Monument a tribute to county's longest serving sheriff
Clay County’s longest-serving sheriff, Tony Woody traveled from his farm in Kentucky to a ceremony at the courthouse where a standing-room only crowd gathered to commemorate his history-making tenure in office and decades of service in law enforcement.
A new flag pole was installed and a flag-raising ceremony was held by local veterans before the unveiling of the exterior monument that sits adjacent to the front steps of the sheriff’s office with the inscription: “Sheriff Tony M. Woody Law Enforcement Center — served 1984 to 2006. The ceremony was brief as people moved inside out of the misty, cold rain to share the many stories of Woody’s days in office.
Speakers ran the gamut from former employees to defense attorney Jerry Townsend to long-time resident and supporter, Aaron Martin to County Commissioners Scotty Penland and Clay Logan. Former sheriff, Vic Davis and Sheriff Bobby Deese also praised the sheriff the impact his has had on the county and its people.
“You may think it’s odd that a Republican sheriff would come and talk for a Democrat sheriff. It just goes to show what a great guy he is,” Davis said. “He has impressed a lot of people. He did a good job.”
Deese echoed the comments of how Woody is revered in the county. He also remembers Woody giving him advice as a teen. “Twenty-two years as sheriff is phenomenal. It will never be matched. Not a week goes by that people don’t mention how well he treated people. He game me advice as a kid. He told me to ‘Be somebody.’ Who would have ever thought I would be sheriff. If I can be an ounce of what he was it would be a monumental event.”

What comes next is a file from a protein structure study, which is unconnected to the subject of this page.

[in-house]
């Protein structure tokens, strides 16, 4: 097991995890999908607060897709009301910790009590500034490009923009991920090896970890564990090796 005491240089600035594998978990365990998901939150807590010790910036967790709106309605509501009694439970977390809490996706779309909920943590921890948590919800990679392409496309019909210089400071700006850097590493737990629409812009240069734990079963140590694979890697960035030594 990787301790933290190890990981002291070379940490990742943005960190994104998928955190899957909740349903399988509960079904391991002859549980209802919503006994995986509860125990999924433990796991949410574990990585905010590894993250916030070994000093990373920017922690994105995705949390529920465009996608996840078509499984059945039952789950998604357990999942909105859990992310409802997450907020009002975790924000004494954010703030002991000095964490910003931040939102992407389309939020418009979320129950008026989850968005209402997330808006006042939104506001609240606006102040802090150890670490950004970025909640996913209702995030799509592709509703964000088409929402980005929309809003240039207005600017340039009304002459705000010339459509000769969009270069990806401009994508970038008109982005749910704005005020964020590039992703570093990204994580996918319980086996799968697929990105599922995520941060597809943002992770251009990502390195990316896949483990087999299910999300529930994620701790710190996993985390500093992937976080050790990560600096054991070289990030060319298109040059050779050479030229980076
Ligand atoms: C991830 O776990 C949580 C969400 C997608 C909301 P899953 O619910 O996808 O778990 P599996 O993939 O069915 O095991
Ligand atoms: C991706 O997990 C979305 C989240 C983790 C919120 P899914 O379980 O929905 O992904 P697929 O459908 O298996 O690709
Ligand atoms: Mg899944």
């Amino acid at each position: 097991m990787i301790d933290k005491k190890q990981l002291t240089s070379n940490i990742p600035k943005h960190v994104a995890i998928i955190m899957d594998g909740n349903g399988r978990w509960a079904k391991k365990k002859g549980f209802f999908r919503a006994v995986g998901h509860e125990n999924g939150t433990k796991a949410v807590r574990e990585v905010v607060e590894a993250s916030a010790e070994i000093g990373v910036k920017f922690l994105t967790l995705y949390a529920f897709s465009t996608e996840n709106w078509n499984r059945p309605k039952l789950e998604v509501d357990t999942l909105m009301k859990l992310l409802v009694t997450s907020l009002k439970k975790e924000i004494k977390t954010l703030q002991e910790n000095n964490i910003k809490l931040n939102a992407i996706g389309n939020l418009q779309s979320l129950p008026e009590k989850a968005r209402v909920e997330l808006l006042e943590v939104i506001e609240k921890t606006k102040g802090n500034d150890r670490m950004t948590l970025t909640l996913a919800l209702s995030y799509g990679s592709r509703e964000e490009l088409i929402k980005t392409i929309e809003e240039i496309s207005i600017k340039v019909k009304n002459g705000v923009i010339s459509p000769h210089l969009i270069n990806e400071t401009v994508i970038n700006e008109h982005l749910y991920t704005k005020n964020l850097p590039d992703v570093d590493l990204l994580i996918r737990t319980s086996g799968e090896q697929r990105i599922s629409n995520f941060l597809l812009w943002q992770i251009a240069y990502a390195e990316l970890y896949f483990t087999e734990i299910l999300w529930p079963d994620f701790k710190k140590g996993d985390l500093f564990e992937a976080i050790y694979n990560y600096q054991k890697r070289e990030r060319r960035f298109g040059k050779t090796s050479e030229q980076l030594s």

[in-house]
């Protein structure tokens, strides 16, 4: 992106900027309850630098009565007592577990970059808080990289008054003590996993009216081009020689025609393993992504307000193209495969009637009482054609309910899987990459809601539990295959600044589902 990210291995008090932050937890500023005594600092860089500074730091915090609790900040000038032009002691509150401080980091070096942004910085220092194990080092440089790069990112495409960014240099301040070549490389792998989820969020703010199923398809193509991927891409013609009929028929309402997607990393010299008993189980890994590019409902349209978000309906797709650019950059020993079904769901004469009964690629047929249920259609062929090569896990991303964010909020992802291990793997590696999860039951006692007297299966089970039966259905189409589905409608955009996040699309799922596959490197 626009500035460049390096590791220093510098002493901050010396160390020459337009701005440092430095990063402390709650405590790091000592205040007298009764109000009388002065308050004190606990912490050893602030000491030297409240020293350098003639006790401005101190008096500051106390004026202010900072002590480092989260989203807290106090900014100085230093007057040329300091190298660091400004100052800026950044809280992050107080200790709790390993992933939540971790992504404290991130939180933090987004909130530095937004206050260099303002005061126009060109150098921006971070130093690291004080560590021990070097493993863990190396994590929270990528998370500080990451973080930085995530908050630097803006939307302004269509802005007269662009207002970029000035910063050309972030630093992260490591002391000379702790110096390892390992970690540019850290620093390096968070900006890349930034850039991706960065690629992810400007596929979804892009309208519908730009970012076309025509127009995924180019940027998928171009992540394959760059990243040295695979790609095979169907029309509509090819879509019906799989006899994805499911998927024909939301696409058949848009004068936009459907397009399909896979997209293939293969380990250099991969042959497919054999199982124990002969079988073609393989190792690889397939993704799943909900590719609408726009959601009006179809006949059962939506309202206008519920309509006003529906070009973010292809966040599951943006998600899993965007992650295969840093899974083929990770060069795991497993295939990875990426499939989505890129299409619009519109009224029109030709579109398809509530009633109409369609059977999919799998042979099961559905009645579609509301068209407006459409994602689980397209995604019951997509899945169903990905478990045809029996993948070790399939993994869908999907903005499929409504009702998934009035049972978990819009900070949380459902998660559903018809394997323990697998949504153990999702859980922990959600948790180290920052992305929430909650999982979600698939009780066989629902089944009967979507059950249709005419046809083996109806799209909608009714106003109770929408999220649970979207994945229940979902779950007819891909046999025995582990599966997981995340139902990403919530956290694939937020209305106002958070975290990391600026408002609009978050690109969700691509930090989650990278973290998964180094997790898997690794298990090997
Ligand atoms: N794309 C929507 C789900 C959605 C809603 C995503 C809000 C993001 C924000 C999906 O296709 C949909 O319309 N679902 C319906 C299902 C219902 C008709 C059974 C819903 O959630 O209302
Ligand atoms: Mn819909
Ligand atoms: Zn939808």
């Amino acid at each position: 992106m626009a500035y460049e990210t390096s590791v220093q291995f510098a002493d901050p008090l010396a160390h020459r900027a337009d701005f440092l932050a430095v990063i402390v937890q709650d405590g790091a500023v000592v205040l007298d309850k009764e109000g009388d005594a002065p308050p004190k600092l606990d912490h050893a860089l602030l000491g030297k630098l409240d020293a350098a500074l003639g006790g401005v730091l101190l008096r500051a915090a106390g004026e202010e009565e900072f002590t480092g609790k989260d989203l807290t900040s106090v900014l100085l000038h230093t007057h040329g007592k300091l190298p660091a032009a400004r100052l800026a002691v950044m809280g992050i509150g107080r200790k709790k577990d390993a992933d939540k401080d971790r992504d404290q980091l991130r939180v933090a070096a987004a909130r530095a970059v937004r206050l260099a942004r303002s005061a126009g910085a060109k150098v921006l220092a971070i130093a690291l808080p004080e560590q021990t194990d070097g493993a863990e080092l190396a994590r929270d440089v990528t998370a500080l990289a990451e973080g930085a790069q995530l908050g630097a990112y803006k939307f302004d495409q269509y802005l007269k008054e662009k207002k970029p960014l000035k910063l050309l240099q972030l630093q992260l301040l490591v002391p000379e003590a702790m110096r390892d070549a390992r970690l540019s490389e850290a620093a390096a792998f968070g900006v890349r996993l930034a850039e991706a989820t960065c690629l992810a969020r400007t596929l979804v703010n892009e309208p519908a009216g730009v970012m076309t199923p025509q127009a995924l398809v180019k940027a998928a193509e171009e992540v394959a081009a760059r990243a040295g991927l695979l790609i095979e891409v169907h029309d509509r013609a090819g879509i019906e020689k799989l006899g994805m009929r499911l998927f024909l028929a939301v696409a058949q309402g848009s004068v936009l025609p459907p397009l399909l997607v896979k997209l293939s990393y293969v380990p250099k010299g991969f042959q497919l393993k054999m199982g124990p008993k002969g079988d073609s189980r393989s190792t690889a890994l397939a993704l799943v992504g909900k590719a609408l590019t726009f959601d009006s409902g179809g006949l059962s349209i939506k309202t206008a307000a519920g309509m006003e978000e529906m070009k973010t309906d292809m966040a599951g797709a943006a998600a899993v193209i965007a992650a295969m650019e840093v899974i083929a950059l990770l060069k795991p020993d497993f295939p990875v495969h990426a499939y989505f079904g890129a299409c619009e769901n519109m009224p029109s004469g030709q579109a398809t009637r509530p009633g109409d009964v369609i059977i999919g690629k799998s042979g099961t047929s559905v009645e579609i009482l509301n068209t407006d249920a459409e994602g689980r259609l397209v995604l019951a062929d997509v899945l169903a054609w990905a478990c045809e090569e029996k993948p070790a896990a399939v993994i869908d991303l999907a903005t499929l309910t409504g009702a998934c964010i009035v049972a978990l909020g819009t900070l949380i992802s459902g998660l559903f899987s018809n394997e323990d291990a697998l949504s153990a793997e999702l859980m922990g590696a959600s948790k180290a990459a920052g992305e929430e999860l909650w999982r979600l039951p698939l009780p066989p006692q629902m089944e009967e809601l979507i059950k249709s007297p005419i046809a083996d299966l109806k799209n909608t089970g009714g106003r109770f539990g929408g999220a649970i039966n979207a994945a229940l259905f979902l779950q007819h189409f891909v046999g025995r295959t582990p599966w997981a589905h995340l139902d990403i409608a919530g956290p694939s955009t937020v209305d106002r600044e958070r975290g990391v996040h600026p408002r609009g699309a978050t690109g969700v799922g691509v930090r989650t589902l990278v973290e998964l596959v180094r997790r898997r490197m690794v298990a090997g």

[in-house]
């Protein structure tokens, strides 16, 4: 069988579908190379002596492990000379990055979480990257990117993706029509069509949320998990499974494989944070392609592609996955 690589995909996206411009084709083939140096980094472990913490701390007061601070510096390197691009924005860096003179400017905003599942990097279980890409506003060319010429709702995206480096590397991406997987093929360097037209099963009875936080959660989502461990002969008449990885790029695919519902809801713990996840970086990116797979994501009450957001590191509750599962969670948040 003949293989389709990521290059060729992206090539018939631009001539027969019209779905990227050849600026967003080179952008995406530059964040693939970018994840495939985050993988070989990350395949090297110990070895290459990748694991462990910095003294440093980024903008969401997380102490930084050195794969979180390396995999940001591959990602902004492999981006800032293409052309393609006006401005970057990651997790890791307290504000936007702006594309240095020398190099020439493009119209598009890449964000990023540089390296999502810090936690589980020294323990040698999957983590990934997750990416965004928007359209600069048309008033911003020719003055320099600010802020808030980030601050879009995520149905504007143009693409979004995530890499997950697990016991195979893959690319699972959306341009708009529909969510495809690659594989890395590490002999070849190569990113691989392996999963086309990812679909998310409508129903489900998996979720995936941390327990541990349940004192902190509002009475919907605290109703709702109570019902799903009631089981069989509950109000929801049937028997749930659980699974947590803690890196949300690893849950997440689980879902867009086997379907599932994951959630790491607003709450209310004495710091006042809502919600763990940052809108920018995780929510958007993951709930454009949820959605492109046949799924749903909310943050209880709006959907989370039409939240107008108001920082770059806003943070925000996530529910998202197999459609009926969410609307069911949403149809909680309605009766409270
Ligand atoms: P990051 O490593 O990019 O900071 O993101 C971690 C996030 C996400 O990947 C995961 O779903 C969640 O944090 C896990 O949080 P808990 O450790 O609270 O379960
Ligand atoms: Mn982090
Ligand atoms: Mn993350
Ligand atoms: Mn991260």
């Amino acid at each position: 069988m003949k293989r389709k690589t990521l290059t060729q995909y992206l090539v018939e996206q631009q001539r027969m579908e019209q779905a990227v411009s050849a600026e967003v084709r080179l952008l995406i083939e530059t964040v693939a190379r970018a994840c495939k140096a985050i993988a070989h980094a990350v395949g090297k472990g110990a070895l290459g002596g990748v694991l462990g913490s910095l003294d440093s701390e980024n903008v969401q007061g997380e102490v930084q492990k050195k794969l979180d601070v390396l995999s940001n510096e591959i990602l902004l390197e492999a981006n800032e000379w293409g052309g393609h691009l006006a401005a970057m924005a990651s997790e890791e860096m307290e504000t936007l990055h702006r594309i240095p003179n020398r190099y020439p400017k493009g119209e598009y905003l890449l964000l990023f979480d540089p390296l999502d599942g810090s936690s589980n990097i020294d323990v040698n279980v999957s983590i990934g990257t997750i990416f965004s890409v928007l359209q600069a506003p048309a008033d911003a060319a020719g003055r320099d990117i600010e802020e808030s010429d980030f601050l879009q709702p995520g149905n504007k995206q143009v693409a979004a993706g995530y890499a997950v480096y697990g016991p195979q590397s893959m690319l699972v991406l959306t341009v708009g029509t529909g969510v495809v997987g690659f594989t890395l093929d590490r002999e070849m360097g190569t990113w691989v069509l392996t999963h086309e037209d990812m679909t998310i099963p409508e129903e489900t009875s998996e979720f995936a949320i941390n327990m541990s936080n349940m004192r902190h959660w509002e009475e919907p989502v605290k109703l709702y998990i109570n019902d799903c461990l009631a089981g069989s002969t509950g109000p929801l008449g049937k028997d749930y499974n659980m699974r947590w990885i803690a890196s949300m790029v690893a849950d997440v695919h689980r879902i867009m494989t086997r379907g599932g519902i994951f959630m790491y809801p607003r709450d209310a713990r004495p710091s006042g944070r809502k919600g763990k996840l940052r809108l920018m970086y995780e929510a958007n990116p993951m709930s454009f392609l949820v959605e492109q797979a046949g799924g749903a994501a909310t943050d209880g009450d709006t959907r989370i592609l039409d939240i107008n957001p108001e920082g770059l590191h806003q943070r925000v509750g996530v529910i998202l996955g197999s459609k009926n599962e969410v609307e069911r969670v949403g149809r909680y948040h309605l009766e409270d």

Logan commented on how Woody respected the people in our communities and while his took his job seriously, he did not take himself so seriously.
While attending a funeral during his last term, someone was complaining incessantly to Woody. Logan said Woody shook his head and replied, “I’ve kissed your fallers’ hind ends for a long time — now you can kiss mine.”
Scotty Penland also spoke of growing up in Shooting Creek, the same stomping grounds Woody and noted how the sheriff would take time to listen to every call that came in to his office. “A cat got stuck in this woman’s tree. He listened to her for 30 minutes. I don’t know if he ever got the cat down or not, but he talked a good game.”
Former deputy Doyce Waters said when Woody commented on the monument he said, “Doyce, what about that. I’m not dead and they already bought me a tombstone.”
Many people told stories of the earlier days and in the end, Woody had few words to say when it was his time at the podium.
“I want to thank you all. I very humbled,” he said.
Deputy Melvin Cantrell coordinated the monument project along with the help of many friends and admirers Clay County’s longest serving sheriff.